Confusing Pleasure with Presents


It’s a familiar tale – a young child is given gifts and they quickly become more enthralled with the paper and the boxes that the gifts are encased in than they are the gifts themselves. Parents laugh as they try to get their young one to play with the new toy, and not the ribbons that are “supposed” to be quickly thrown away. However, fast forward a few years and no such coaxing is needed. At their birthday parties or at Christmastime children know that presents are expected, and they often rip into the boxes eager to uncover what treasures lie waiting for them.

However, even with realizing that it is the gift that they are supposed to enjoy (instead of their packaging), children find that the pleasure from those gifts is also short-lived. Just like the grew out of playing with the boxes and the bubble wrap, they will soon no longer play with that Legos set or that baby doll princess. New gifts give them new pleasure, but again, only for a limited time.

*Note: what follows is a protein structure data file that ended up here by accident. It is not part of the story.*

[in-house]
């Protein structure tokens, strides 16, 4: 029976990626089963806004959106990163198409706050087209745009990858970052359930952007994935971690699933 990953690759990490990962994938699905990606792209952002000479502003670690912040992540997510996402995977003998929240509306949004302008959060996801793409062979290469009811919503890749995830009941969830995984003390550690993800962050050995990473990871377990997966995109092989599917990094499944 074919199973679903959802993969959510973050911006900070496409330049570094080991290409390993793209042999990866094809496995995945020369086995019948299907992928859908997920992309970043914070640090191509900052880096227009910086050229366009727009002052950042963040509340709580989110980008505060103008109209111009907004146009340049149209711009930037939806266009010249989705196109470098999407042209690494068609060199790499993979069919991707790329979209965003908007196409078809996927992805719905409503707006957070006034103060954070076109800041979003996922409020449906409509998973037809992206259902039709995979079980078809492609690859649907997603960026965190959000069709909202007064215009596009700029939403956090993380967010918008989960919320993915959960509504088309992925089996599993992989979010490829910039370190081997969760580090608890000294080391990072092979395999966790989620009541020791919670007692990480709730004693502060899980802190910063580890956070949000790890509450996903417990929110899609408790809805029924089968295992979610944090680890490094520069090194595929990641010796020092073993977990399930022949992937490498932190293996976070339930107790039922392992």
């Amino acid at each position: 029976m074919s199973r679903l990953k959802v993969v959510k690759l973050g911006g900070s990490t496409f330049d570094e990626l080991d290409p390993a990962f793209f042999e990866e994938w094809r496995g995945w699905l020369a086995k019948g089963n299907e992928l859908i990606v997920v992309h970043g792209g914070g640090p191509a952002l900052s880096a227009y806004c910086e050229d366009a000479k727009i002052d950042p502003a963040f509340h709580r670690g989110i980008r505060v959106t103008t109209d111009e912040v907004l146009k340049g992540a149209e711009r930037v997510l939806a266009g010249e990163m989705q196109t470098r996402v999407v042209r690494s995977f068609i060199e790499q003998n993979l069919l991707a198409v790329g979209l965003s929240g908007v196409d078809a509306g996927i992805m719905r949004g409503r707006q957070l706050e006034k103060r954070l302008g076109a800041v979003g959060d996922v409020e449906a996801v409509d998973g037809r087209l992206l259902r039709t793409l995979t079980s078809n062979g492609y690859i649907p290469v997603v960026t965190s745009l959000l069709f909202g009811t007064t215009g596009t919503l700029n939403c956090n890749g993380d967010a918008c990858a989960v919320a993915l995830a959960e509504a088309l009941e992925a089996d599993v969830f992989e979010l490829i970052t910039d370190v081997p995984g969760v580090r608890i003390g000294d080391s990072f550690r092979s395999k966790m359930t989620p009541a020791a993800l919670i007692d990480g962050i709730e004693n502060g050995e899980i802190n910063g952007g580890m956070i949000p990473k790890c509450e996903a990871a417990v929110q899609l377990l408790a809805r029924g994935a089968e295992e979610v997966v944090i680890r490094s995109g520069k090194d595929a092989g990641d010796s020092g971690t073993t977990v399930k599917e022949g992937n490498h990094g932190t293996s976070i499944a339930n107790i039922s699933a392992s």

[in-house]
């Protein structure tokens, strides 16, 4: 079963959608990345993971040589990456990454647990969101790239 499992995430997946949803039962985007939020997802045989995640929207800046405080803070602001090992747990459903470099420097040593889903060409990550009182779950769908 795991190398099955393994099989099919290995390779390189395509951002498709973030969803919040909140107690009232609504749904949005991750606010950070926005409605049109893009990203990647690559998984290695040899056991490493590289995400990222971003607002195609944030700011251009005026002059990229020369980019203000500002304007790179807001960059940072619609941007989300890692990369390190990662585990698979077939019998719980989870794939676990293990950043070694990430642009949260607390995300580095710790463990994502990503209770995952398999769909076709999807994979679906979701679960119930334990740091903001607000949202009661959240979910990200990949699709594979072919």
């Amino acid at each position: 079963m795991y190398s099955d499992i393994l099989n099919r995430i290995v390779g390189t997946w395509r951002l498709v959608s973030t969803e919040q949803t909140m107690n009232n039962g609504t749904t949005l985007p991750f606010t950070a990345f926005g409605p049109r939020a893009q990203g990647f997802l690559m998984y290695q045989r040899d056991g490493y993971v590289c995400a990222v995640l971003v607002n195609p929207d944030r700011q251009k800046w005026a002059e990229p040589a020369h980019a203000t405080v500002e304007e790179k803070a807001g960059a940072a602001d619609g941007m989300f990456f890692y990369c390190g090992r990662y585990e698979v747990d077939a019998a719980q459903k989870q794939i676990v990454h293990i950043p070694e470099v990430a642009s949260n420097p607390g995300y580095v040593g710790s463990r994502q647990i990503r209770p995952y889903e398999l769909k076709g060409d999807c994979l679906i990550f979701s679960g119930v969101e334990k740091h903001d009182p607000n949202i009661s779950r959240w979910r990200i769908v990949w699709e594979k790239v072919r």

Unfortunately, many of us approach God with a similar mentality. We get what we want, perhaps what we’ve prayed for and longed for, and we quickly extol His benefits. We say “God is good” – forgetting that the evidence of His goodness isn’t merely found in getting what we want. We confuse pleasure with presents, only to find that just like a child, our contentment with the gifts He has given is often short-lived.

As William Barclay observed:

“There is only one way to bring peace to the heart, joy to the mind, beauty to the life, and that is to accept and to do the will of God.”

In other words, while we may receive pleasure and gladness from experiencing God’s generosity, long-lasting joy and peace is found in doing the things that He commands. It is in obedience, and not in obtainment, that we find true contentment.

This doesn’t mean that we should disdain God’s gifts. Much like a parent teaches a child that importance of gratitude for the presents they receive, we should appreciate and be thankful when we are the recipients of God’s generosity. However, this doesn’t mean that we cease to be content when we aren’t getting what we want. Instead, our joy and pleasure is found in doing that which we were created for – living a life of obedience to our gracious King.

What do you think?